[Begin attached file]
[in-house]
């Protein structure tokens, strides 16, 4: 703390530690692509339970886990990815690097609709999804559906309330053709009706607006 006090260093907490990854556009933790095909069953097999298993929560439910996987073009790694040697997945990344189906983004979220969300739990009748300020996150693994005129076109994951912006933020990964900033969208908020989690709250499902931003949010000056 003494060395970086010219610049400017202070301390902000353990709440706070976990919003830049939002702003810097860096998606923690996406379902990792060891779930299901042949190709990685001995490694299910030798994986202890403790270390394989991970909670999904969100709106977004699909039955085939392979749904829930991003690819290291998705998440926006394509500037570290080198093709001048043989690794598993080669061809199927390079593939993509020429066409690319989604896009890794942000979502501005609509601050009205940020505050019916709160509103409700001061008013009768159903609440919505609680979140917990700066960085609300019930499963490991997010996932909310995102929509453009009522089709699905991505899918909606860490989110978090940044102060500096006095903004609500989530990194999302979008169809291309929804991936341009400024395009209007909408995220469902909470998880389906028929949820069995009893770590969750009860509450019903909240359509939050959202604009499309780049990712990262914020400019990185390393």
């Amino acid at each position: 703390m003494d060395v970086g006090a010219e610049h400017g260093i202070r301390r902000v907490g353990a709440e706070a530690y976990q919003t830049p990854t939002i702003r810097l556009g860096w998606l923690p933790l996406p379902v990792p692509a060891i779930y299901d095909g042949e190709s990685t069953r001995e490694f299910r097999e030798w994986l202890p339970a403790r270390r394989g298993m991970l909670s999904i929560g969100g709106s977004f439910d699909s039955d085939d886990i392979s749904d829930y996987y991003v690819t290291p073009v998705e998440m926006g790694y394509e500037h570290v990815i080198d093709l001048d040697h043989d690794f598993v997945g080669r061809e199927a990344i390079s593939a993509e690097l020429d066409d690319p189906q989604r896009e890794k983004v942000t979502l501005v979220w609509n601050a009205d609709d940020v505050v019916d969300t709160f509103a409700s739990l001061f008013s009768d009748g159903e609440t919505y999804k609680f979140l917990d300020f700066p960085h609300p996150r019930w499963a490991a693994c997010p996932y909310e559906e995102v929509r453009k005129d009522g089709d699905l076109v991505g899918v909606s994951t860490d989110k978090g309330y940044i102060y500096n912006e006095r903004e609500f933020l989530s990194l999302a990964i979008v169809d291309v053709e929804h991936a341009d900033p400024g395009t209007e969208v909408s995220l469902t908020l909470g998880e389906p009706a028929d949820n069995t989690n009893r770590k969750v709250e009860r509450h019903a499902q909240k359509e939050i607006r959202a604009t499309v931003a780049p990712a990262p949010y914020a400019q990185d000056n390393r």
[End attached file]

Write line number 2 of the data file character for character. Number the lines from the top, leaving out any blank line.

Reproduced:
């Protein structure tokens, strides 16, 4: 703390530690692509339970886990990815690097609709999804559906309330053709009706607006 006090260093907490990854556009933790095909069953097999298993929560439910996987073009790694040697997945990344189906983004979220969300739990009748300020996150693994005129076109994951912006933020990964900033969208908020989690709250499902931003949010000056 003494060395970086010219610049400017202070301390902000353990709440706070976990919003830049939002702003810097860096998606923690996406379902990792060891779930299901042949190709990685001995490694299910030798994986202890403790270390394989991970909670999904969100709106977004699909039955085939392979749904829930991003690819290291998705998440926006394509500037570290080198093709001048043989690794598993080669061809199927390079593939993509020429066409690319989604896009890794942000979502501005609509601050009205940020505050019916709160509103409700001061008013009768159903609440919505609680979140917990700066960085609300019930499963490991997010996932909310995102929509453009009522089709699905991505899918909606860490989110978090940044102060500096006095903004609500989530990194999302979008169809291309929804991936341009400024395009209007909408995220469902909470998880389906028929949820069995009893770590969750009860509450019903909240359509939050959202604009499309780049990712990262914020400019990185390393």